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Cablegate: Israel Media Reaction

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DE RUEHTV #0916/01 1131019
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P 221019Z APR 08
FM AMEMBASSY TEL AVIV
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STATE FOR NEA, NEA/IPA, NEA/PPD

WHITE HOUSE FOR PRESS OFFICE, SIT ROOM
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HQ USAF FOR XOXX
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PARIS ALSO FOR POL
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TAGS: OPRC KMDR IS

SUBJECT: ISRAEL MEDIA REACTION

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SUBJECTS COVERED IN THIS REPORT:
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Mideast

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Key stories in the media:
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Leading media reported that former U.S. President Jimmy Carter has
passed a message to Israel from Hamas which offers tacit recognition
and a 10-year truce if Israel withdraws to the pre-1967 borders.
Khaled Mashal told reporters in Damascus yesterday that Hamas would
accept a Palestinian state in the West Bank with Israel as its
neighbor, but stressed that his group would not formally recognize
it, a move that several media noted the U.S. (State Department
Spokesman Tom Casey and White House Press Secretary Dan Perino)
immediately dismissed as meaningless. Media quoted Carter, who has
concluded his nine-day trip, as saying that Hamas told him that a
referendum on a peace deal must be preceded Palestinian
reconciliation. Ha'aretz quoted Sami Abu-Zuhri, the Hamas spokesman
in Gaza, as saying that Palestinian refugees living in exile must be
included in the voting -- a condition that could complicate approval
of a deal. Abu-Zuhri also noted that Hamas would regard any future
Palestinian state in the West Bank and Gaza as "transitional."
Carter told reporters that the Hamas leaders he met "didn't say
anything about transitional." Yediot front-paged the picture of a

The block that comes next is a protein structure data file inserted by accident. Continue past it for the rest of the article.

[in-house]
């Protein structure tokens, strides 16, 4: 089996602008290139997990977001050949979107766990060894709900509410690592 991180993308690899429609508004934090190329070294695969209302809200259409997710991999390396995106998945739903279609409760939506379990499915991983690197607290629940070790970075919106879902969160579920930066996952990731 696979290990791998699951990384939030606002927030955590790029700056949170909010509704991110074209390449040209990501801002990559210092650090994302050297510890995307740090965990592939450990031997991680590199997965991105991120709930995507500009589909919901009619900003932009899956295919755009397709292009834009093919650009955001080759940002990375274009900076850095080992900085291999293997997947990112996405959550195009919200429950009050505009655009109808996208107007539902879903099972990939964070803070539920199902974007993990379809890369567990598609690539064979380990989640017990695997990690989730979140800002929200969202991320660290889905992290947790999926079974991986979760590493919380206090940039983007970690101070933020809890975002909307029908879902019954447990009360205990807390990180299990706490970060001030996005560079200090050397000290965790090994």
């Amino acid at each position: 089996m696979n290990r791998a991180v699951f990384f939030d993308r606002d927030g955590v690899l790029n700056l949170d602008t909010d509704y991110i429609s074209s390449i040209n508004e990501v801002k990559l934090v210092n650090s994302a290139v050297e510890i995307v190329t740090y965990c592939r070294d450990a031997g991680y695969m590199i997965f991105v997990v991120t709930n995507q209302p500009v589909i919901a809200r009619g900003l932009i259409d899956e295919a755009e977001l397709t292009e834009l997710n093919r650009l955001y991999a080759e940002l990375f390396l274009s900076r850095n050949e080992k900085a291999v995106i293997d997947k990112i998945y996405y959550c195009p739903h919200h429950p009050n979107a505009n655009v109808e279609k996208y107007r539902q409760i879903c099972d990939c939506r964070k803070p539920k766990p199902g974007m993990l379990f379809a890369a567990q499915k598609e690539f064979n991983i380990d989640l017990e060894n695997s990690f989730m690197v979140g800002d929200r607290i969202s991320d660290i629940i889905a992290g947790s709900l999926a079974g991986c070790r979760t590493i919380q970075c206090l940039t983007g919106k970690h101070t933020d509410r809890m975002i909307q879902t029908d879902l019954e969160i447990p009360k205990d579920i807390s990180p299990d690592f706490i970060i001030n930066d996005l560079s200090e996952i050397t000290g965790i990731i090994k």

three-year-old boy from Kibbutz Gavim -- next to the border with
Gaza -- who was wounded by a Palestinian rocket, under the headline:
"Carter, Look into His Eyes."

Israel Radio quoted the Egyptian daily Al-Ahram as saying that Egypt
has prepared a "tahdiya" (truce) plan between Hamas and Israel. The
radio reported that the Kuwaiti newspaper Al-Rai detailed the terms
of a gradual process with Hamas ceasing operations against Israel
and Israel lifting the blockade of Gaza. An exchange of prisoners
would then be postponed to a later date. Egyptian sources told
Al-Rai that Israel is insisting that a stop to arms smuggling be
part of the deal. Israel Radio quoted GOI officials in Jerusalem as
saying that there is no agreement with Hamas and that the reports
about it are exaggerated. Ha'aretz reported that over the past few
days Israel has noticed a shift in Hamas's position on a truce.
Maariv reported on tension within the Hamas leadership, as Mashal,
who "leads the group's moderate line" promised another letter from
Shalit. Maariv reported that Mahmoud Zahar directs the continuation
of terrorist attacks and kidnapping attempts. Yediot and other
media quoted Gilad Shalit's family as saying that a letter from him
is not enough.

Ha'aretz reported that Shas chair Eli Yishai was criticized
yesterday by members of his party, who said it was strange that the
party leader should be calling on Israel to stop negotiations with
Abbas while saying that he is willing to meet with Mashal. The
Jerusalem Post quoted a "senior government source" as saying
yesterday that it is extremely unlikely that Yishai could have met
Carter without PM Ehud Olmert's tacit approval.

Ha'aretz and other media quoted Carter as saying yesterday in
Jerusalem that Syrian President Bashar Assad is "eager" to restart
negotiations with Israel over the Golan and that he believes that 85
percent of the differences between the two countries have already
been resolved. Makor Rishon-Hatzofe cited the "heavy concern" of
right-wing politicians that Carter's visit will serve as a platform
for a pullout from the Golan. Ha'aretz cited Japanese media and
Reuters reports as saying that the U.S. suspects that North Korea
has transferred plutonium to Syria and that it will demand
clarifications from North Korea at talks that begin today.

Israel Radio quoted former Mossad director Ephraim Halevy as saying
that the moment Hamas was allowed to participate in the Palestinian
elections, its expansion was inevitable, and that Carter's role will
be acknowledged in the future.

Ha'aretz quoted a government official in Jerusalem as saying that
Italy is expected to join an EU consensus on Iran's nuclear program,
after dropping earlier objections last week, possibly paving the way
for new sanctions. Ha'aretz quoted the official as saying: "The
outgoing government does not want to enable prime minister-designate
Silvio Berlusconi to portray it as a government that went against
the whole European Union." Ha'aretz cited Jerusalem's belief that
Berlusconi's return to office will strengthen the line for imposing
additional sanctions on Iran. Ha'aretz quoted an Israeli source as
saying that Italy's objection to widening the sanctions on Iran was
also based on the close ties between the outgoing Italian
administration and senior Iranian officials.

Israel Radio cited the London-based Al-Hayat quoting Jordanian
sources as saying that Jordanian King Abdullah II will ask President
Bush during his upcoming visit to Washington to cancel his visit to
Israel unless Israel and the Palestinians sign a declaration of